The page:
[PD] pd at startup creates 2 canvases, why?
matju at artengine.ca
Mon Dec 12 04:33:38 CET 2011
Le 2011-12-11 à 14:27:00, Ivica Ico Bukvic a écrit :
>> The OS releases all the memory allocated by the process when it
>> terminates, so no.
> OK, however, in pd-l2ork I am currently building infinite undo which
> will be a doubly-linked list linked to a canvas. So, if I am going to
> instantiate it dynamically, once the program exits are all these dynamic
> things taken care of? I think not. Otherwise, why would we need
> destructors in the first place if the os takes care of it all (other
> than eventually running out of memory)? Even vanilla canvas has
> dynamically allocated list that is destructed upon closing the patch but
> this is not the case with the two invisible canvases...
Memory allocation using getbytes(), malloc(), operator new or [NSObject
alloc], are all the same : they work within the framework of sbrk(),
mmap() and such things. For small amounts, malloc organises the memory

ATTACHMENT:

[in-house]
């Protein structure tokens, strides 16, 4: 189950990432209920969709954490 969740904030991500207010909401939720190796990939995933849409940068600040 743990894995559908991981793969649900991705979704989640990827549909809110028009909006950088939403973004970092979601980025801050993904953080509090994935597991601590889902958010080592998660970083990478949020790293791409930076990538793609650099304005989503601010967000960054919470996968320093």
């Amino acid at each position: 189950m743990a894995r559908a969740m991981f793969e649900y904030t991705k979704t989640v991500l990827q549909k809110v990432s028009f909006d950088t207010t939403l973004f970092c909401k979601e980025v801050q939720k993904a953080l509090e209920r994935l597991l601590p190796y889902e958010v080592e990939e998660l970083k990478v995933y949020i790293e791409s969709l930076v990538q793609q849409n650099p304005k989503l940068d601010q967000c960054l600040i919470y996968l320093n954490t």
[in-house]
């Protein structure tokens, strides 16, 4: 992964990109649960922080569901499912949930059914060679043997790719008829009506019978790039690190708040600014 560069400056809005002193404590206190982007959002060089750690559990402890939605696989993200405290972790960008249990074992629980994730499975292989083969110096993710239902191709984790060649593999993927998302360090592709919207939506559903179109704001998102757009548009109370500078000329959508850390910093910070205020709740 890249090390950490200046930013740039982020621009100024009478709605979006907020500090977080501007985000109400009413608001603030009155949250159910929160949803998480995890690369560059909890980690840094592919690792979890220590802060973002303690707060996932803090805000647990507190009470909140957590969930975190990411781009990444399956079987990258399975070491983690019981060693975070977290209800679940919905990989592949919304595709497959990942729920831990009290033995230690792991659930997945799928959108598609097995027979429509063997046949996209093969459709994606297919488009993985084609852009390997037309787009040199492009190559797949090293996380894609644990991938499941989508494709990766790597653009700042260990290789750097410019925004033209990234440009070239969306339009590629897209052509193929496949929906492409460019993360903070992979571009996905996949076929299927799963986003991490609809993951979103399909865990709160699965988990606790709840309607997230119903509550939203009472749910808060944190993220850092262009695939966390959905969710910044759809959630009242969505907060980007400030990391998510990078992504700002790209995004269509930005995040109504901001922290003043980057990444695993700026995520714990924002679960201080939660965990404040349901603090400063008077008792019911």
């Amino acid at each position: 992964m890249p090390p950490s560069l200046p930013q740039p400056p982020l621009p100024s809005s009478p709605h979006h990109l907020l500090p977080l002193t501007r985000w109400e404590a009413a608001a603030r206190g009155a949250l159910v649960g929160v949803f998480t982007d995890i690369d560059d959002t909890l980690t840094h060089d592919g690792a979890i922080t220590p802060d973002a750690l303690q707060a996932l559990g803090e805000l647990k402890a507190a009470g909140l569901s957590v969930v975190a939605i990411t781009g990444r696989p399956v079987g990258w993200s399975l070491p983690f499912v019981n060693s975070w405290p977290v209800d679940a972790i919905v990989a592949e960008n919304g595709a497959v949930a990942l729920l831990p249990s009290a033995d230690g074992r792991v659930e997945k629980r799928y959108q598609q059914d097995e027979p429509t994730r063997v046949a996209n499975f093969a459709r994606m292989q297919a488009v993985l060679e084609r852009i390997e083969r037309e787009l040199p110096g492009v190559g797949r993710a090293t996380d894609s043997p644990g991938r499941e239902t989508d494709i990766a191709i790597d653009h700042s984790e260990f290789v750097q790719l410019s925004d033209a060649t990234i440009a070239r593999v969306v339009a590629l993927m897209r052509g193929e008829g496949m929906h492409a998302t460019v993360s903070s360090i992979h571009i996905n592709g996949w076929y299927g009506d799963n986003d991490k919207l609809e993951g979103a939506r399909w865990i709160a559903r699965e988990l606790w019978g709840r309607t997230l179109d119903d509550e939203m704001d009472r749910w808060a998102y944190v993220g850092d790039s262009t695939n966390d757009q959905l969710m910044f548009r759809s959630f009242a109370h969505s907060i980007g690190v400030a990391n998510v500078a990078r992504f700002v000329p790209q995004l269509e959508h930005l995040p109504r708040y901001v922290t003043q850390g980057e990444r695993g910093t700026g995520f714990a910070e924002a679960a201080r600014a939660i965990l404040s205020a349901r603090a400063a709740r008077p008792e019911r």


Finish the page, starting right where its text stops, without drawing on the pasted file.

given by sbrk() as a big data structure, in which pointers say where are
the parts in use, the parts not in use, how big they are, and how new
space can be found efficiently. For big amounts malloc just delegates to
mmap(). In either case, those sbrk() and mmap() allocations are registered
in a table in the kernel, and when the kernel deletes the sbrk and mmap
regions, you don't need to do free() anymore.
The problem with destructors, is that they may do things other than
freeing memory directly or indirectly... for example, if an object creates
an empty file named «my_database.busy» to mean that the database should
not be opened by anyone else, then this file has to be deleted when the
object is deleted.
It's possible to reserve RAM that the OS won't free automatically, but the
means to do so are a bit unusual and limited. For example, shmget() offers
certain ways of creating leak bugs that have to be fixed by rebooting, but
there's a shmctl() option for auto-release which is usually used just
| Mathieu BOUCHARD ----- téléphone : +1.514.383.3801 ----- Montréal, QC
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